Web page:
However, only three days later the Democrats broadcasted this platform, Union General William T. Sherman got a vital win for the North, capturing the city of Atlanta. After this, there was an immediate navy’s capture of the Confederate port of Mobile Bay.

These wins ruined the Democrats’ policy of compromise and ensured Lincoln’s reelection.


Chapter 10 – Lincoln still showed his resolve and goodwill at the completion of the war.


With Lincoln’s second tenure in progress, Lincoln exhibited his extraordinary goodwill and faithfulness to his colleagues once more.

Lincoln knew that Salmon Chase, his determined Secretary of Treasury had been campaigning for his own attempt at the presidency during the present elections. However, Chase eventually passed his boundaries when he rejected to admit the errors done while choosing friends within his own department.

Lincoln accepted the resignation of Chase’s, however, as usual; he was clever not to destroy what had been a productive relationship. Lincoln use the chance to select Chase as a Chief Justice in the US Supreme Court.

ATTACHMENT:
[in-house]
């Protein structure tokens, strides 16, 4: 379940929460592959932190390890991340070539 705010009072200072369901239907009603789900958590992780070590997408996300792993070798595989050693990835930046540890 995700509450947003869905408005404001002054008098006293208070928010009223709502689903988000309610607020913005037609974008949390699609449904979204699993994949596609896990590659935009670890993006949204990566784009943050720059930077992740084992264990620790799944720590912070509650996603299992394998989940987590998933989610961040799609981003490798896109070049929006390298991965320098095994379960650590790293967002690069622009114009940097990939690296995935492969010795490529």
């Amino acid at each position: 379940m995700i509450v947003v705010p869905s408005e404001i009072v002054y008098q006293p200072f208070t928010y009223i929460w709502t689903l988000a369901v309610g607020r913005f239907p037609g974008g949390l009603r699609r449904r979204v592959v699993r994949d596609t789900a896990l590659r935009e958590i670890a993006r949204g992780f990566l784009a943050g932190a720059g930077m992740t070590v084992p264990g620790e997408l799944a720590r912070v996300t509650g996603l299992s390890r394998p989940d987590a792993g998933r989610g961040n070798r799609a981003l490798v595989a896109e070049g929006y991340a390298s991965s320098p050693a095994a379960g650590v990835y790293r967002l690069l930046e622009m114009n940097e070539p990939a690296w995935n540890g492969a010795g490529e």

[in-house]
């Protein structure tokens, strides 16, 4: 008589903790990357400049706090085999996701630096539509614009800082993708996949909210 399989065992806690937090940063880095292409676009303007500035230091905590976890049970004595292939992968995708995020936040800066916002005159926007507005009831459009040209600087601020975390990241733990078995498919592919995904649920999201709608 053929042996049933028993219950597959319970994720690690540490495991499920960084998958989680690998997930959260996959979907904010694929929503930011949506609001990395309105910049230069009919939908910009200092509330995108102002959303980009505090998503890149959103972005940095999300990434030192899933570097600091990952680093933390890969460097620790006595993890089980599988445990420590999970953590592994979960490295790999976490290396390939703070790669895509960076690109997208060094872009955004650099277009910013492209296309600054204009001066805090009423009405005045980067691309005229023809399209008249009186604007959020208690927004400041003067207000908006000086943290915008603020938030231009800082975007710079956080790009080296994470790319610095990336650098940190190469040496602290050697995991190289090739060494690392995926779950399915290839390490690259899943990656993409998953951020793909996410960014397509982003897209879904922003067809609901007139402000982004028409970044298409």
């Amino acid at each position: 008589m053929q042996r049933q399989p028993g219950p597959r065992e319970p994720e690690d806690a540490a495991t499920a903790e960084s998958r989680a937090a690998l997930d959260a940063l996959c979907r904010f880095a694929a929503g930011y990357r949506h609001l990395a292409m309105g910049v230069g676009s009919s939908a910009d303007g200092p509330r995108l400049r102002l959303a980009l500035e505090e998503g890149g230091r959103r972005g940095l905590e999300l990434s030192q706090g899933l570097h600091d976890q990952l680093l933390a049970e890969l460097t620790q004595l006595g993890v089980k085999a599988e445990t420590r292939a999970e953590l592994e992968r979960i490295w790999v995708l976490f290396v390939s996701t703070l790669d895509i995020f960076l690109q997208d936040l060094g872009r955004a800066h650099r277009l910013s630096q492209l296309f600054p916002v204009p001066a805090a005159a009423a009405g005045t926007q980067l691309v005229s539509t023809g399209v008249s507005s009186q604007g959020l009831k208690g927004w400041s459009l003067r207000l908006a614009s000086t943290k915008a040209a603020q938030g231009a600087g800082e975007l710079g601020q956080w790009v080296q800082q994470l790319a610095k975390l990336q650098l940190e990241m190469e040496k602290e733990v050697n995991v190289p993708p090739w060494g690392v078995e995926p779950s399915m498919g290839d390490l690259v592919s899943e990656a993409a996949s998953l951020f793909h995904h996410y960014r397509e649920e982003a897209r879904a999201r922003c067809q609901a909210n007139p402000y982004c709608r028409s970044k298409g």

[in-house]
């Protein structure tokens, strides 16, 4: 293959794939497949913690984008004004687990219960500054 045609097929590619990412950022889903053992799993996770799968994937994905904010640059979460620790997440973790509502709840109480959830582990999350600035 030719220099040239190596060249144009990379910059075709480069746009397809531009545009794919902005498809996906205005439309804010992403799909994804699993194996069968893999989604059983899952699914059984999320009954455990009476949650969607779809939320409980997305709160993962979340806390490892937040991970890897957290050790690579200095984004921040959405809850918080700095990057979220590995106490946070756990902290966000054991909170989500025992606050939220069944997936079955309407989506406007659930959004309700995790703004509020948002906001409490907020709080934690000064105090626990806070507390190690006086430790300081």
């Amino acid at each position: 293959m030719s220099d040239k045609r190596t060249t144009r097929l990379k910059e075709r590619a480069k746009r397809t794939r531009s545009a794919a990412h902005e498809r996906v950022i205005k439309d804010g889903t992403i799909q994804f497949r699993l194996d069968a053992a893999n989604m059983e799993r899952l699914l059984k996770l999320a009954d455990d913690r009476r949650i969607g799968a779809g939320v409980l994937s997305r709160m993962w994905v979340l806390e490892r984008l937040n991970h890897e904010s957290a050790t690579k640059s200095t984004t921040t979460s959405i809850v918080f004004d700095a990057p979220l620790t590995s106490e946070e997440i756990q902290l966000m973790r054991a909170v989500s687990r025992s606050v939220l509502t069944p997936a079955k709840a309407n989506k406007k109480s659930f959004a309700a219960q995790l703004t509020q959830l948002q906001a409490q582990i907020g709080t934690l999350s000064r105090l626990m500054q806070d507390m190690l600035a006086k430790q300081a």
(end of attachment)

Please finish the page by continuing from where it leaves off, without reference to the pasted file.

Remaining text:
His goodwill to the people who would even scheme at his back never went undetected. One time Seward stated that “his magnanimity is nearly superhuman.”

Meanwhile, Lincoln could perceive the completion of the war forthcoming. Also, Lincoln was aware that, for him to make his Emancipation Proclamation active during peacetime, he would need to push for a constitutional adjustment through Congress.

On the 6th of January 1865, he passed the Thirteenth Amendment to put an end to slavery permanently.

Lincoln met up one on one with significant members of Congress to highlight the positive impact the adjustment would have on finishing the war and destroying the spirit of the Confederacy. Also, with the assistance of assistants campaigning on the adjustment’s behalf, he got the five Democratic votes required to push it through Congress.